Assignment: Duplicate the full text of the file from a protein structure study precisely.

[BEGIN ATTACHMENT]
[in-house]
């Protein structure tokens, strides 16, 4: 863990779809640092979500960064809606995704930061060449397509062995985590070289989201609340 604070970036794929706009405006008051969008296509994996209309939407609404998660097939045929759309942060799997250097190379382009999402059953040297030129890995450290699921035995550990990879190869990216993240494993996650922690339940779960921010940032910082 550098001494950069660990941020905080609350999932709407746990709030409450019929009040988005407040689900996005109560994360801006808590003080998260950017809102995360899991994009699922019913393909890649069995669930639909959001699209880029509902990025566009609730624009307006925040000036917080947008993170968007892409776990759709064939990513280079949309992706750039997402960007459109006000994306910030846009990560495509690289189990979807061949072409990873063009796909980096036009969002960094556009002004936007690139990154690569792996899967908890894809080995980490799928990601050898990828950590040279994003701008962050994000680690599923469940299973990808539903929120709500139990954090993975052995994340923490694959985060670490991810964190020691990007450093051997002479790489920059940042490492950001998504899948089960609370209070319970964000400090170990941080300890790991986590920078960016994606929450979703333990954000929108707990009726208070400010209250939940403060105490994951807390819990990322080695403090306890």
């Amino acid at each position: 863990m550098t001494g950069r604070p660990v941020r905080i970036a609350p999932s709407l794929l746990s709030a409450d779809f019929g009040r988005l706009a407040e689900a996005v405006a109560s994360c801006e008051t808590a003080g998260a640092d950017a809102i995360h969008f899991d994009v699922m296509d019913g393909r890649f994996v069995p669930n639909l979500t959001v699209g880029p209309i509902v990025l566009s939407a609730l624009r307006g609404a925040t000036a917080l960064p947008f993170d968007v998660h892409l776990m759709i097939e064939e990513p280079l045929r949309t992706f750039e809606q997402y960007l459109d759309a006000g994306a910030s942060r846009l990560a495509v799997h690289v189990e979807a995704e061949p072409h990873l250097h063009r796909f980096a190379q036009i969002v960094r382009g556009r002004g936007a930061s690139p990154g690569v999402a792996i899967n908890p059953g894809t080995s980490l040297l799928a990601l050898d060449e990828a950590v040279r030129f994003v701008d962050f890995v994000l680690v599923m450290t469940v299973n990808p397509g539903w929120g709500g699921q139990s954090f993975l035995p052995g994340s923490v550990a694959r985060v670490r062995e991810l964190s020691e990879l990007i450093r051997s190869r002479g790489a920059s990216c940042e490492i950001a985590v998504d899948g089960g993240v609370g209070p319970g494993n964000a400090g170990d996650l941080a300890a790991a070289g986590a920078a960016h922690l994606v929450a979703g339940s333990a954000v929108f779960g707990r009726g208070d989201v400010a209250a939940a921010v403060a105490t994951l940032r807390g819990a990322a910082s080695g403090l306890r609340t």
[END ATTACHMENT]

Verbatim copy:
[in-house]
């Protein structure tokens, strides 16, 4: 863990779809640092979500960064809606995704930061060449397509062995985590070289989201609340 604070970036794929706009405006008051969008296509994996209309939407609404998660097939045929759309942060799997250097190379382009999402059953040297030129890995450290699921035995550990990879190869990216993240494993996650922690339940779960921010940032910082 550098001494950069660990941020905080609350999932709407746990709030409450019929009040988005407040689900996005109560994360801006808590003080998260950017809102995360899991994009699922019913393909890649069995669930639909959001699209880029509902990025566009609730624009307006925040000036917080947008993170968007892409776990759709064939990513280079949309992706750039997402960007459109006000994306910030846009990560495509690289189990979807061949072409990873063009796909980096036009969002960094556009002004936007690139990154690569792996899967908890894809080995980490799928990601050898990828950590040279994003701008962050994000680690599923469940299973990808539903929120709500139990954090993975052995994340923490694959985060670490991810964190020691990007450093051997002479790489920059940042490492950001998504899948089960609370209070319970964000400090170990941080300890790991986590920078960016994606929450979703333990954000929108707990009726208070400010209250939940403060105490994951807390819990990322080695403090306890």
């Amino acid at each position: 863990m550098t001494g950069r604070p660990v941020r905080i970036a609350p999932s709407l794929l746990s709030a409450d779809f019929g009040r988005l706009a407040e689900a996005v405006a109560s994360c801006e008051t808590a003080g998260a640092d950017a809102i995360h969008f899991d994009v699922m296509d019913g393909r890649f994996v069995p669930n639909l979500t959001v699209g880029p209309i509902v990025l566009s939407a609730l624009r307006g609404a925040t000036a917080l960064p947008f993170d968007v998660h892409l776990m759709i097939e064939e990513p280079l045929r949309t992706f750039e809606q997402y960007l459109d759309a006000g994306a910030s942060r846009l990560a495509v799997h690289v189990e979807a995704e061949p072409h990873l250097h063009r796909f980096a190379q036009i969002v960094r382009g556009r002004g936007a930061s690139p990154g690569v999402a792996i899967n908890p059953g894809t080995s980490l040297l799928a990601l050898d060449e990828a950590v040279r030129f994003v701008d962050f890995v994000l680690v599923m450290t469940v299973n990808p397509g539903w929120g709500g699921q139990s954090f993975l035995p052995g994340s923490v550990a694959r985060v670490r062995e991810l964190s020691e990879l990007i450093r051997s190869r002479g790489a920059s990216c940042e490492i950001a985590v998504d899948g089960g993240v609370g209070p319970g494993n964000a400090g170990d996650l941080a300890a790991a070289g986590a920078a960016h922690l994606v929450a979703g339940s333990a954000v929108f779960g707990r009726g208070d989201v400010a209250a939940a921010v403060a105490t994951l940032r807390g819990a990322a910082s080695g403090l306890r609340t």